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Are One-Time Passwords (OTPs) Holding India’s Financial Sector Back?

Prove
March 13, 2023

Are One-Time Passwords (OTPs) Holding India’s Financial Sector Back?

India’s shift away from paper currency and toward digital payments, especially UPI, has resulted in significant and sustained economic growth for the fifth-largest economy in the world. In fact, experts anticipate that the value exchanged through digital payments will total $10 trillion USD by 2026. Unfortunately, similarly to the rest of the world, the rise of digital payments in India has resulted in a concerning unintended consequence: a spike in fraud made possible by legacy technologies like the one-time password (OTP).  

In this blog, we’ll dive into the most important reasons why OTPs (one-time passwords) pose a risk to companies and financial institutions and outline what you can do today to fortify your MFA system and improve user experience.

What is an OTP? 

Every single day, over 1 billion SMS messages are sent in India. Many of those messages contain OTPs or one-time passwords. The OTP is a commonly used credential that verifies a user’s identity using something they have (a cell phone). The name of this security flow is often referred to as “SMS 2FA” within the cybersecurity community.

OTPs are ubiquitous. Banks, social media platforms, P2P payment companies, healthcare portals, and e-commerce sites are just a few of the many different verticals that leverage OTPs for authentication purposes.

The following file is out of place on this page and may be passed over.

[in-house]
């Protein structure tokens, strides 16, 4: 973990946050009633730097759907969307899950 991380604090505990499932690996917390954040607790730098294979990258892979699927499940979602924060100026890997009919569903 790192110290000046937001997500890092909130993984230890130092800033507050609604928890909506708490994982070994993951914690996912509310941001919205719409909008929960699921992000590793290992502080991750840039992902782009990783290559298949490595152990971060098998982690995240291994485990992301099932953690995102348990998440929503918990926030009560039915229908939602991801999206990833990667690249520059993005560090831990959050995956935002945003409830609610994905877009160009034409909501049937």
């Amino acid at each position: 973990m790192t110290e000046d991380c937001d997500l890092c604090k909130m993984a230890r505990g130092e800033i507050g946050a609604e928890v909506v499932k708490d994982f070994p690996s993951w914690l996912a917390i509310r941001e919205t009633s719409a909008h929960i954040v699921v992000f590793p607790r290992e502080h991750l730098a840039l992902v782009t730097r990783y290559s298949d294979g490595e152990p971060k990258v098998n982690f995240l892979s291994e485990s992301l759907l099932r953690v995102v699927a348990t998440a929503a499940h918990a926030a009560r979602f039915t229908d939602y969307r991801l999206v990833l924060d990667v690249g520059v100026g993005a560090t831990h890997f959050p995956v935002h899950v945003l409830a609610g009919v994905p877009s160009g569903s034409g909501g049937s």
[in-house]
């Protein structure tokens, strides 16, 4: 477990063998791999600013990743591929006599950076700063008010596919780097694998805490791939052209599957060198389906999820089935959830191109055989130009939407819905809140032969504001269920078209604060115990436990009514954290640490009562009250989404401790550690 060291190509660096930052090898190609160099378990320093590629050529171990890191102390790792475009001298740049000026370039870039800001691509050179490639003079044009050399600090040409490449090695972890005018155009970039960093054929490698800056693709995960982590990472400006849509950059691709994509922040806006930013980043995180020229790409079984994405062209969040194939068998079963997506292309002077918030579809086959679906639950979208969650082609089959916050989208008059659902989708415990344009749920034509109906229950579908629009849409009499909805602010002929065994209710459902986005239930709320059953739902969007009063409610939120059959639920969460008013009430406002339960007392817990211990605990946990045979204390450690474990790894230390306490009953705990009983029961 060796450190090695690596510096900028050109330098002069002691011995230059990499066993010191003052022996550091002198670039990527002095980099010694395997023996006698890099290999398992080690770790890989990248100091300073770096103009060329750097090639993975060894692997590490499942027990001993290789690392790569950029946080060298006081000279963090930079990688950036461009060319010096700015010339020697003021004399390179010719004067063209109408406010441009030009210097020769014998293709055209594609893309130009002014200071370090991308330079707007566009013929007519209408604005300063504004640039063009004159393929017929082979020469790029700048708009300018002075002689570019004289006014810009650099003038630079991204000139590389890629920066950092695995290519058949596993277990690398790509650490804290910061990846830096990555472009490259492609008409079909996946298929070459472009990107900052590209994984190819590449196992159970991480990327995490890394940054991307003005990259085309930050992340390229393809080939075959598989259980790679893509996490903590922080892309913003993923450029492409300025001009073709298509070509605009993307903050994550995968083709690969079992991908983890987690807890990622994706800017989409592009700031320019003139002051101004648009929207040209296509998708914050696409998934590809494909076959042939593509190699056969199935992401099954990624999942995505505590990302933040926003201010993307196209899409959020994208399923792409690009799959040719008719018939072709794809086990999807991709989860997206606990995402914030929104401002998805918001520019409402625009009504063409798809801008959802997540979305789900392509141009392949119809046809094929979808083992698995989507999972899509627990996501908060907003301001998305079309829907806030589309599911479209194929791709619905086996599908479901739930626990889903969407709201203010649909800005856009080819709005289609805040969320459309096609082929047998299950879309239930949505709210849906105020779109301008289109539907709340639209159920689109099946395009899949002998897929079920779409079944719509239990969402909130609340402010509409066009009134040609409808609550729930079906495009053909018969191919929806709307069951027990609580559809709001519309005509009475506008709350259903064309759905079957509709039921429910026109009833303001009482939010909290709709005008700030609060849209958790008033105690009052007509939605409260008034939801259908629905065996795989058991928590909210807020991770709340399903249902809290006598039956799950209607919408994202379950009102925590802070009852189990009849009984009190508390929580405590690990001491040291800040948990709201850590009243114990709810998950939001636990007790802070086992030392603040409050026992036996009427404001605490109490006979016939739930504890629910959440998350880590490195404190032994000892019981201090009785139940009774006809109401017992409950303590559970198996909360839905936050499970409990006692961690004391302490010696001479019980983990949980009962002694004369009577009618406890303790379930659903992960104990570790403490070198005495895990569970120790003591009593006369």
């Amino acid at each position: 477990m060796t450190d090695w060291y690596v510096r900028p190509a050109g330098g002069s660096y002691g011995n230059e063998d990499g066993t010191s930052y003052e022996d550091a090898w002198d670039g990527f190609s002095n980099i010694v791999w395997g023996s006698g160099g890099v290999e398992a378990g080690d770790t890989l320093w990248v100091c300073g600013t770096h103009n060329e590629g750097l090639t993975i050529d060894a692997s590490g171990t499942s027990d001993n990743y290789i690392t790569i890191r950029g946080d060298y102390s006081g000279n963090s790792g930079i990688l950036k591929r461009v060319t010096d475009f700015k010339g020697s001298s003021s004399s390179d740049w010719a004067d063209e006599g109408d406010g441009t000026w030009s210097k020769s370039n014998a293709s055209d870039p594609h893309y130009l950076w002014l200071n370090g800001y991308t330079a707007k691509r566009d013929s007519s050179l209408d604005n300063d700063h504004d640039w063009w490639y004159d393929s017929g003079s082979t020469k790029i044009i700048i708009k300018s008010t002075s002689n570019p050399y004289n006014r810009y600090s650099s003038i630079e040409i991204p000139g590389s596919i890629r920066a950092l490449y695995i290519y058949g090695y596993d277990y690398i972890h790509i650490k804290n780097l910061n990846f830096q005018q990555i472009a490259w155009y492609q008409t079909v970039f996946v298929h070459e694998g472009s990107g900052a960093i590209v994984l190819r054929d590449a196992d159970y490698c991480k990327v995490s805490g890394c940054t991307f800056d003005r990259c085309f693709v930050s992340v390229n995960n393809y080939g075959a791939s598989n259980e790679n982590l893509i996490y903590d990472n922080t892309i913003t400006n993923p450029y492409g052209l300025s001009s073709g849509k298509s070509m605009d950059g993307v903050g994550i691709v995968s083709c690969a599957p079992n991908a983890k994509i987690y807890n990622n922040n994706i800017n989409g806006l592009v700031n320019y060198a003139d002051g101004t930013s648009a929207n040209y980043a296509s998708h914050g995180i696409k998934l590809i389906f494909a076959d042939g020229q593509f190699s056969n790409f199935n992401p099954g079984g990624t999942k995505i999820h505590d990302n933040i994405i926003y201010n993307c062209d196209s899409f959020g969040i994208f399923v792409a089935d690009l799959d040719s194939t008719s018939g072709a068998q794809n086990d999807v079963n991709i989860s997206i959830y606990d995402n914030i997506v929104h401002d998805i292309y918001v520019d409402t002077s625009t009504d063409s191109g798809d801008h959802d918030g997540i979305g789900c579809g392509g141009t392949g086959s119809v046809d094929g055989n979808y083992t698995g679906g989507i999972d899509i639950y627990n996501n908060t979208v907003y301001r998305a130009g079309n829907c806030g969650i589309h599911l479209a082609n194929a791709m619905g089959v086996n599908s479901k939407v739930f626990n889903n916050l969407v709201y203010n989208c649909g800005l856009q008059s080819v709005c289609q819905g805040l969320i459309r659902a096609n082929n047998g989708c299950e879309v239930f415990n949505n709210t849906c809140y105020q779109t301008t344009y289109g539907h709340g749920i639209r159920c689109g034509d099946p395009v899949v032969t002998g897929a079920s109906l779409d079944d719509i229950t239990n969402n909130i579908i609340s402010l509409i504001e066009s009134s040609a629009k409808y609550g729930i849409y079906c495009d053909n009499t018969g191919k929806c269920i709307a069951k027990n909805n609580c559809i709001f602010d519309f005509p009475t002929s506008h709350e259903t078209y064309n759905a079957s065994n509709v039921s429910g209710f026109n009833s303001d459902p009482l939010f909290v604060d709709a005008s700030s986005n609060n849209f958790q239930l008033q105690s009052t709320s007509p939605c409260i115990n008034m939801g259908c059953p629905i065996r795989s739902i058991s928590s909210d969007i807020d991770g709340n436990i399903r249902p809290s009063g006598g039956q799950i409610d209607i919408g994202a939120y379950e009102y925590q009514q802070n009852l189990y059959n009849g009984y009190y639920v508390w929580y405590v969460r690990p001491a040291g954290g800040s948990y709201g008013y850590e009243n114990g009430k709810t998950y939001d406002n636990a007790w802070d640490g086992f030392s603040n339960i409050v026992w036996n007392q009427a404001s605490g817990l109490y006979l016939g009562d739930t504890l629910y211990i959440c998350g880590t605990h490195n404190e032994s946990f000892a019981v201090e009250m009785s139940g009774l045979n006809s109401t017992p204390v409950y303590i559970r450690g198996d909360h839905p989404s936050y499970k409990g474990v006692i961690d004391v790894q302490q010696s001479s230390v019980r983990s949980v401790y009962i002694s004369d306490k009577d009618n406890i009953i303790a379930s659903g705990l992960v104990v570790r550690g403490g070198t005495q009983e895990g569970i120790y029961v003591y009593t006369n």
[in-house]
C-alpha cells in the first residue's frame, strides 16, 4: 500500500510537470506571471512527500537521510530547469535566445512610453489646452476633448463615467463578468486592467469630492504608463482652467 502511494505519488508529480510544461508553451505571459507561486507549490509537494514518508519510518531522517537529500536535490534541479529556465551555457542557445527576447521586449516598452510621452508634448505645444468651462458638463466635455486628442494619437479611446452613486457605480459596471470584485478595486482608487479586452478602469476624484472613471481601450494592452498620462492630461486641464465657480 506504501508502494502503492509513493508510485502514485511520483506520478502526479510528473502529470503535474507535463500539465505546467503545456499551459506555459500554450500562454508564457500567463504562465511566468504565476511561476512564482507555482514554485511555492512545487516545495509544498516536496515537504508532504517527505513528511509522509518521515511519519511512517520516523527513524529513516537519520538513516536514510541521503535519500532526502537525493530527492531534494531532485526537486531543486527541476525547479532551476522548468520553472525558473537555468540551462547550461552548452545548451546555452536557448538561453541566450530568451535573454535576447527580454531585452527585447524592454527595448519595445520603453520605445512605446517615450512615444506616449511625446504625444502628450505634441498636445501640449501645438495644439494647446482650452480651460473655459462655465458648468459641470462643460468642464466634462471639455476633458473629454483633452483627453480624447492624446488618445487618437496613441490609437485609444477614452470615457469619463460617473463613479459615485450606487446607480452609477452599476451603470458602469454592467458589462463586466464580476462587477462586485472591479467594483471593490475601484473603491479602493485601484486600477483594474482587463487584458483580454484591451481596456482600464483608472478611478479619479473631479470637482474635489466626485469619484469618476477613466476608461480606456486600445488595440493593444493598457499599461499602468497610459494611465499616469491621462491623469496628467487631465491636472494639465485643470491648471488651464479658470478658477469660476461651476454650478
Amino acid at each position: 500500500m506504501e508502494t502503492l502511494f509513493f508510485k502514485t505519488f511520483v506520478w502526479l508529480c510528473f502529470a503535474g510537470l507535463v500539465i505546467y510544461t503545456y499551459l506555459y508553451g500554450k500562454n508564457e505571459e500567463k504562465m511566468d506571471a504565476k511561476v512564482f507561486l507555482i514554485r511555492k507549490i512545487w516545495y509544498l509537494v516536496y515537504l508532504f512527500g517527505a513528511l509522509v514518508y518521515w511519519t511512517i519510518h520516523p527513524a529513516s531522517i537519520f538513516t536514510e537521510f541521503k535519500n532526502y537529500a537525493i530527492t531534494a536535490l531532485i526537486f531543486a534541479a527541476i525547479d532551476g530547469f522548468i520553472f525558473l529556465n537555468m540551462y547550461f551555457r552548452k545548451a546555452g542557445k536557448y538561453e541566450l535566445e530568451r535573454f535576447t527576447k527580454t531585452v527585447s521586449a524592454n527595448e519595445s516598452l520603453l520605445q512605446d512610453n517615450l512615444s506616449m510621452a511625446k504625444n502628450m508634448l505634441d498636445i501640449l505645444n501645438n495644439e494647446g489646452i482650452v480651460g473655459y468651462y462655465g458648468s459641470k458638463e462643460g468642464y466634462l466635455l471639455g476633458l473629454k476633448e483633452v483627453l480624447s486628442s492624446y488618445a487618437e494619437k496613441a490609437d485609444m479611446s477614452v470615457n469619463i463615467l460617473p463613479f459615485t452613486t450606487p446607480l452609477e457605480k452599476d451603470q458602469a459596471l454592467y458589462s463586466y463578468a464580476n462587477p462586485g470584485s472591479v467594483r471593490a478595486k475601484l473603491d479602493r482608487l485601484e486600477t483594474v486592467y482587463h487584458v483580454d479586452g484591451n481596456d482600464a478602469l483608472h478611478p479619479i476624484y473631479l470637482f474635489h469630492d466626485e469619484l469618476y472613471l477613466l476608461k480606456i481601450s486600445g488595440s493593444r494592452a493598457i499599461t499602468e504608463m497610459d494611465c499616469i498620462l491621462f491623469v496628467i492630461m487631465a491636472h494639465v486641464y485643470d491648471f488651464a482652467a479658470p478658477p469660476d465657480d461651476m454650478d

Here’s a real-world example of how 2FA via SMS works: When a user first creates an online bank account, they enter their mobile phone number as part of the onboarding process. Later, when the individual goes to log in to change account details, check their balance, or complete a high-risk transaction like a money transfer, they receive a series of random digits known as an OTP sent via SMS to their cell phone. To access their account, the user must enter the digits that were texted to them. 

Recently, time-based one-time passwords (TOTPs), a subset of OTPs, have grown increasingly popular. TOTPs are simply OTPs with the added security benefit of a time limit. If you don’t enter the OTP within the given time, the OTP is no longer valid. Despite their popularity in India and abroad, OTPs (including TOTPs) have two major limitations.

Although OTPs do add some level of security to just a username/password, they do have security vulnerabilities and should be fortified, especially for high-risk transactions. 

What are the downsides of OTPs? 

  • Account Takeover Fraud: SMS OTPs can be intercepted by bad actors via SIM swap fraud. As a result, they cannot be relied upon for their intended purpose of keeping fraudsters out of online accounts. For example, let’s say a fraudster already has a password to one of your online accounts and is initiating an online transaction on that account that requires an SMS OTP to be sent. By intercepting that SMS OTP, they can easily get the numerical password that was meant to be sent to you and key it in to gain access to your account. In an ironic twist, the SMS OTP that was meant to protect your account actually went to the fraudster, allowing them to access your account. 
  • The Customer Experience: SMS OTPs cause friction in the customer experience. If you’ve ever tried to log into an account or reset your password using an SMS OTP, you know that the experience of fumbling between your computer and your phone or multiple apps on your phone and trying to memorize a numerical password so you can type it in is not exactly seamless. SMS OTPs can also be unreliable with many consumers reporting that they initiated an SMS OTP authentication but never actually received an SMS code.